Shedding light on the death of a king
A new exhibition about the discovery of the body of Richard III under a Leicester car park has been put together by a Kibworth man’s firm.
Harvey Gardiner is the project designer for Maher & Co, which designed and created ‘Richard III: Leicester’s Search for a King’ - the exhibition telling the ongoing story of the project to discover and identify the king’s remains.
The new exhibition at Leicester’s medieval Guildhall opened last Friday - just days after a skeleton found under the city’s Greyfriars car park was officially confirmed as that of the last Plantagenet King of England.
Mr Gardiner, who also had a hand in the recent restoration project at York Minster, said: “The initial skeleton discovery and the subsequent confirmation of its identity have put Leicester and its heritage in the worldwide media spotlight. It has been a great privilege for our design team to be involved in this project which provides a very prompt local response to a hugely important international story.”
Mather & Co were awarded the contract to work with Leicester City Council’s team of experts on the project before Christmas.
They had just four weeks to design, construct and install the exhibition, and had to take into account new evidence as it was emerged.
The finished project brings together new evidence from historians, archaeologists and the results of DNA bone analysis and carbon dating.
Visitors are able to see an exact recreation of King Richard’s battle-scarred skull, based on detailed scans by the University of Leicester, together with an interactive skeleton centrepiece.
There are also vivid reconstructions, touch-screen technology and a wealth of archaeological finds and evidence bringing to life medieval Leicester and King Richard’s final days.
Mr Gardiner said: “It has been a tremendous effort by everyone involved to turn round such a high quality and meaningful exhibition in such a short time but also an enormous thrill, for instance when we powered up the skeleton image for the first time late one night and realised we were staring straight into the face of the king.”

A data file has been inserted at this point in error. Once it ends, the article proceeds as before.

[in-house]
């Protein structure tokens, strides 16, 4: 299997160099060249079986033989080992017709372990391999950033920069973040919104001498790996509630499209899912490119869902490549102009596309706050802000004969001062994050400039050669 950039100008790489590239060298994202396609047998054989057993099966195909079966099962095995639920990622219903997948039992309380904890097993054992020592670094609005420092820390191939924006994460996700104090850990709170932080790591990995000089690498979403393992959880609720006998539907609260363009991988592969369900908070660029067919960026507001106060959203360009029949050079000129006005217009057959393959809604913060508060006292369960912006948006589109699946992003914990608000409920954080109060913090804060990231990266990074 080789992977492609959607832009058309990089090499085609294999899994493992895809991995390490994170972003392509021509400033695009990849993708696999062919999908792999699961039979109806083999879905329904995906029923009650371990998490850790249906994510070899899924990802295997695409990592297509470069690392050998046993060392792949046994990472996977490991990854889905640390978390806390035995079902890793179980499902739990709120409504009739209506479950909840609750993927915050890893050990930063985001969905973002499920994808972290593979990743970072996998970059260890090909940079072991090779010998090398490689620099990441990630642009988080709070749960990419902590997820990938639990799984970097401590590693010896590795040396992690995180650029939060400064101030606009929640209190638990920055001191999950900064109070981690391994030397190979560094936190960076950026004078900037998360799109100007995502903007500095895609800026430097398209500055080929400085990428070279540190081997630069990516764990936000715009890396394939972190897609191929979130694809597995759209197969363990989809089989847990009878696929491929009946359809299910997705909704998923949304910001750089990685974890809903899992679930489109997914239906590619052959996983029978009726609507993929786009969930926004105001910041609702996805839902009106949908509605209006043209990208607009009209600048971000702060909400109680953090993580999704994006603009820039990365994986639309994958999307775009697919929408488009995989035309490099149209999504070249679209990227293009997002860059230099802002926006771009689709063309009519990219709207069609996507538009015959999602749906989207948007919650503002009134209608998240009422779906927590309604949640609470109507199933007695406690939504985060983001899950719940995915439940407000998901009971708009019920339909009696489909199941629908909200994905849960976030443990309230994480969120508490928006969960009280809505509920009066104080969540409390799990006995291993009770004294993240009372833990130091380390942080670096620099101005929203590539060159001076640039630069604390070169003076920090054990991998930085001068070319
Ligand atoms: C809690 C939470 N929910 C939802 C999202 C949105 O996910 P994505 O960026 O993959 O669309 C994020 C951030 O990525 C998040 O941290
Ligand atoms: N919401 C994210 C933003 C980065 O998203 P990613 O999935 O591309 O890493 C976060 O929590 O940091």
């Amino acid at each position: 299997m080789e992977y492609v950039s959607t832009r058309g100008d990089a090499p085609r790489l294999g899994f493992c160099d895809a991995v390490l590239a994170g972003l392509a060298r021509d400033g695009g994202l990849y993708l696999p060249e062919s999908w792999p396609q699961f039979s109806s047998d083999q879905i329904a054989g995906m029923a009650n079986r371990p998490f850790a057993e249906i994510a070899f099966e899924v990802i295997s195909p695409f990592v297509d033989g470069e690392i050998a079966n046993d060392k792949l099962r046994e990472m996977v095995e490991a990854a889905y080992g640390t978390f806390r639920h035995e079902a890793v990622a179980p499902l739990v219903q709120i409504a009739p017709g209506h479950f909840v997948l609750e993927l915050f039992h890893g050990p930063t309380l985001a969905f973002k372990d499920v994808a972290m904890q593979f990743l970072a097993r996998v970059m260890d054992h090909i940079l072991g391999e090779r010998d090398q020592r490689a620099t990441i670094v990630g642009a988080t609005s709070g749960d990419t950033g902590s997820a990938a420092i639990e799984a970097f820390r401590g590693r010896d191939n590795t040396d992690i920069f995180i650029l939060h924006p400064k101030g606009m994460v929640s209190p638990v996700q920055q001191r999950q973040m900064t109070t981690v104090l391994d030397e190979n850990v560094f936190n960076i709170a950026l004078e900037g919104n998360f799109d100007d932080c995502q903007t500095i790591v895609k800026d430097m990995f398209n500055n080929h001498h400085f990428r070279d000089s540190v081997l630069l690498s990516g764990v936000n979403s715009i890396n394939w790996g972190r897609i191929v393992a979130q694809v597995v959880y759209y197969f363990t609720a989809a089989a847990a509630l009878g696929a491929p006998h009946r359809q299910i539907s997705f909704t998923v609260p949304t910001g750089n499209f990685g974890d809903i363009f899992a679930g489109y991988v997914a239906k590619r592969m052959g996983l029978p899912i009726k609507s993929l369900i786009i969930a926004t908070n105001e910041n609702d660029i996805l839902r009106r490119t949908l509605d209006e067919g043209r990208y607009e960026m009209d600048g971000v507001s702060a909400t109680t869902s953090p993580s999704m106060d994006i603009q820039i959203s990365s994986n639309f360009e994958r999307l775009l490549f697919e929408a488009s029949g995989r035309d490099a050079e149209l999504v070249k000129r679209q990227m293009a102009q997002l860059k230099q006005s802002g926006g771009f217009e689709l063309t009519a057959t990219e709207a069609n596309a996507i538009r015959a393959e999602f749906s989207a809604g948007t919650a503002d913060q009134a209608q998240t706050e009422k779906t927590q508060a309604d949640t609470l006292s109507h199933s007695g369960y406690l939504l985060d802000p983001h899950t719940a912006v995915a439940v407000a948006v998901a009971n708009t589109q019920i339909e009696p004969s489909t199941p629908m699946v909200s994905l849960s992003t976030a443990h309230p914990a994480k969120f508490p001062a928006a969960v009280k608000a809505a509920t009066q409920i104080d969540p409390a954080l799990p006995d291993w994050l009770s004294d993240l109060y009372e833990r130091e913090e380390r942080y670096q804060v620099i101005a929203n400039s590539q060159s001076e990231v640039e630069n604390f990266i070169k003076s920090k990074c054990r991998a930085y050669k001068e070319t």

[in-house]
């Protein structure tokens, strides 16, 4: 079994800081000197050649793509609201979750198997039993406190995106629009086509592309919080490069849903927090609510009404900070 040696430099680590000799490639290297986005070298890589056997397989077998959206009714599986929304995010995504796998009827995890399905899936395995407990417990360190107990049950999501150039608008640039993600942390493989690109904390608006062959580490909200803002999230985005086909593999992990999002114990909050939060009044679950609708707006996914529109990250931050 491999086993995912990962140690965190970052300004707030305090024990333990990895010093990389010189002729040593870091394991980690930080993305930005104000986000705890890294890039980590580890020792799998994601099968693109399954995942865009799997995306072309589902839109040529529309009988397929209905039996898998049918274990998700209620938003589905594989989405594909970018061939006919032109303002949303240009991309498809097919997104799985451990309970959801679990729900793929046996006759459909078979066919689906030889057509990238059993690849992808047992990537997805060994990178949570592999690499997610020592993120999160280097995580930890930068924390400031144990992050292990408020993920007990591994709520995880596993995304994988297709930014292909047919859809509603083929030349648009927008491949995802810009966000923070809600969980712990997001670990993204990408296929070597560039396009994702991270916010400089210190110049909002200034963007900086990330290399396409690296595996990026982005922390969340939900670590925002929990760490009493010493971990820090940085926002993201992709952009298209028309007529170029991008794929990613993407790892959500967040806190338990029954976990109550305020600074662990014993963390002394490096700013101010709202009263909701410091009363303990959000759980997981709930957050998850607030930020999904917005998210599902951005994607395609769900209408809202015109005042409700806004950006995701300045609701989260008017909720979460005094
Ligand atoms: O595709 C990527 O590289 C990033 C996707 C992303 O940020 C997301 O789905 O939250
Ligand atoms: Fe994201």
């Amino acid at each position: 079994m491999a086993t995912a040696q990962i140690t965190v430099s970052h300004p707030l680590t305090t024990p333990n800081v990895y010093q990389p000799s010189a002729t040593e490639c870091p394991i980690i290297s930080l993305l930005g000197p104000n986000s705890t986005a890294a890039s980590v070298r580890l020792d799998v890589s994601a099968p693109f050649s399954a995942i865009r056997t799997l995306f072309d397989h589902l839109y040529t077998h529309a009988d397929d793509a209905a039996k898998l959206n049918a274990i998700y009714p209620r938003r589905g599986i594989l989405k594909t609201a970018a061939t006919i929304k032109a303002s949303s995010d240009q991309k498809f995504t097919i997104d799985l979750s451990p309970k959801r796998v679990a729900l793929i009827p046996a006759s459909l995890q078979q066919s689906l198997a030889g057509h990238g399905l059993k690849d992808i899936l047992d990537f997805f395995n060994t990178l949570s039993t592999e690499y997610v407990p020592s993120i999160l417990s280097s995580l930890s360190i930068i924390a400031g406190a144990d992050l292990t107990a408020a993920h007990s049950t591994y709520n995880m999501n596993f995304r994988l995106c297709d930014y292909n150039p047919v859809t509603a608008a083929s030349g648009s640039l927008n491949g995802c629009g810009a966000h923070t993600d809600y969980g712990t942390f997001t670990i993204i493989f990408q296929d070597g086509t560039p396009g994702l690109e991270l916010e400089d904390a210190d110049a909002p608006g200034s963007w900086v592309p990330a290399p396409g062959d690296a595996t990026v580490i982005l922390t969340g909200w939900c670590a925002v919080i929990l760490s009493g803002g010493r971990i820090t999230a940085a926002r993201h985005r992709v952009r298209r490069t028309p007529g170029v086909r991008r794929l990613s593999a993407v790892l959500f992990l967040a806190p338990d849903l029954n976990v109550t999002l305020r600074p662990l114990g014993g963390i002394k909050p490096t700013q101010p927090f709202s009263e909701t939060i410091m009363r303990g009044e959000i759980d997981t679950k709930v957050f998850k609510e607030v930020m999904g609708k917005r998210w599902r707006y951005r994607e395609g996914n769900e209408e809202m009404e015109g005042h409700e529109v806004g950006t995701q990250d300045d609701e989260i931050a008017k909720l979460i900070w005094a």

Laura Hadland, senior curator at Leicester Arts & Museum Service said: “This exhibition is aimed at answering all the questions the public might have about the discovery of King Richard III’s skeleton. I’m incredibly pleased that we have been able to produce an extremely high standard of interpretation in response to the University of Leicester’s findings within such a short time frame.”
Factfile: The return of the king
Richard III was killed at the Battle of Bosworth Field in 1485, after just two years in power.
He was buried under the church of Greyfriars in Leicester but the church was later demolished and its exact location forgotten.
His remains were found after an excavation last August.
They were confirmed as belonging to Richard III after a DNA match with a descendant of Richard’s sister. He is likely to have been killed by one of two fatal injuries to the skull - one from a sword and one from a pole-type weapon called a halberd. Evidence of his infamous ‘hunchback’ was also confirmed.
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